Customer service – so much more than ‘just’ social media

An advert for EE popped into my Facebook feed the other day.

It annoyed me, because EE and I are in dispute.

And it got me thinking about the importance of customer service and consistency of brand, tone of voice and attitude each and every time it interacts with customers.

After upgrading to EE from Orange a few months back, my husband and I had weeks and weeks of problems, ranging from the wrong phones being delivered, broken phones, phone numbers not transferring across, then transferring across to the wrong phones… a long, boring and infuriating experience. I made many, many calls to their customer services, each time there was much tutting at their end (once even swearing) and blaming of the last person, new promises made that this new approach would fix the problem “within five working days” – inevitably that not being the case and the whole cycle repeating again… for weeks and weeks.

Even now, if my husband and I are in a room together, and somebody calls me, his phone will ring too, and vice versa. In fact my old phone, which the kids now use, will also ring if it’s not on aeroplane mode (which is usually is). But I’ve decided just to live with it, because I can’t face dealing with the company again and I’ve got no faith that they would be able to fix it, anyway.

After each of the calls I made to EE, they sent me an auto-text asking me to tell them how satisfied I was, from 1-10. After my final call, I decided to take their text survey. A lot of ‘0’s were involved. The final text asked me if I had anything else I wanted to add. I did. But they never tried to contact me to resolve the problem, and they never apologised.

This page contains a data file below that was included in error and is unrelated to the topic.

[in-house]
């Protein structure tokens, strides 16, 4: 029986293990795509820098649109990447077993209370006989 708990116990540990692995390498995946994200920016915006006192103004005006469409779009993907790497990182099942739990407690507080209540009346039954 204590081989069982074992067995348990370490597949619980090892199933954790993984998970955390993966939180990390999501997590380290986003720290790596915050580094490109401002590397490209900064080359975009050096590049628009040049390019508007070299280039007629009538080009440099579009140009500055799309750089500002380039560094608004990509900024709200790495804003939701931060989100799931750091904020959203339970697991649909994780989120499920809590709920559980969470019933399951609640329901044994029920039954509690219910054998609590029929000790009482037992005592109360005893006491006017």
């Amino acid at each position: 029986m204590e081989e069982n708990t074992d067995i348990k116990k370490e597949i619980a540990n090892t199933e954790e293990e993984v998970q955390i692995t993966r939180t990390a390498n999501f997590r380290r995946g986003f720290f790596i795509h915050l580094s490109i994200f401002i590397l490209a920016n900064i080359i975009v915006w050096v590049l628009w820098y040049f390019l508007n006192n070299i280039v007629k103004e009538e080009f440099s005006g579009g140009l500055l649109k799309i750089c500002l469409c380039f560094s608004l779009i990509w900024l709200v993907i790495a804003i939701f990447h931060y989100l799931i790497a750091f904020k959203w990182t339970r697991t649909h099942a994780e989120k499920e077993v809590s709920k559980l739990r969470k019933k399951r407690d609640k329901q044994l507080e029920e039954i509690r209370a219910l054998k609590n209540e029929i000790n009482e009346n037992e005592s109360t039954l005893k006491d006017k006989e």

I also went to the trouble of emailing EE, outlining the problems I’d had and how angry & frustrated I was. I never got a response.

The last time I spoke to a person at EE, it was because they billed me twice in error, and even though they said they had cancelled one of the bills, they took both amounts out of my account.  The man on the phone basically just laughed when  tried to explain how upset I was and said I could contact my bank and refuse the payment. I did that but I was concerned that this would register as an non payment, so asked the man in customer services to call me back when he had amended the records to show that the amount was no due. He promised to, but he never called me back.

During all this, I also tweeted my frustration with EE. A couple of days later I got a tweet back, offering to help. But the help amounted to nothing more than referring me back to customer services. Thanks.

So when the ad for EE popped up in my Facebook newsfeed the other day, I clicked on comments and saw a lot of other people sharing their own bad experiences with EE – so I gave into temptation and added my own. (Ooh, that felt good.)

A day or two later, I got a reply. “Sorry to hear that Gemma, if you’d like to PM us we can look into it for you”.

Sadly, this willingness to help is too little, too late. The damage is done and they will never get my custom again.

I believe that social media is a vital part of customer service for any organisation or brand. But if the experiences you have in every other dealing with a company are so negative, you could have the best social media team in the world and they couldn’t turn that around.

And far from creating brand advocates, if you’re not careful you’re creating the exact opposite – people who will go out of their way to warn friends and family not to use your company and who will delight in retelling negative stories. This is the ‘Trip Advisor generation’, after all.

So, good luck to EE’s social team. But no matter what they try to do to engage with customers online won’t be worth a carrot if the rest of the company isn’t trying to do the same.

 

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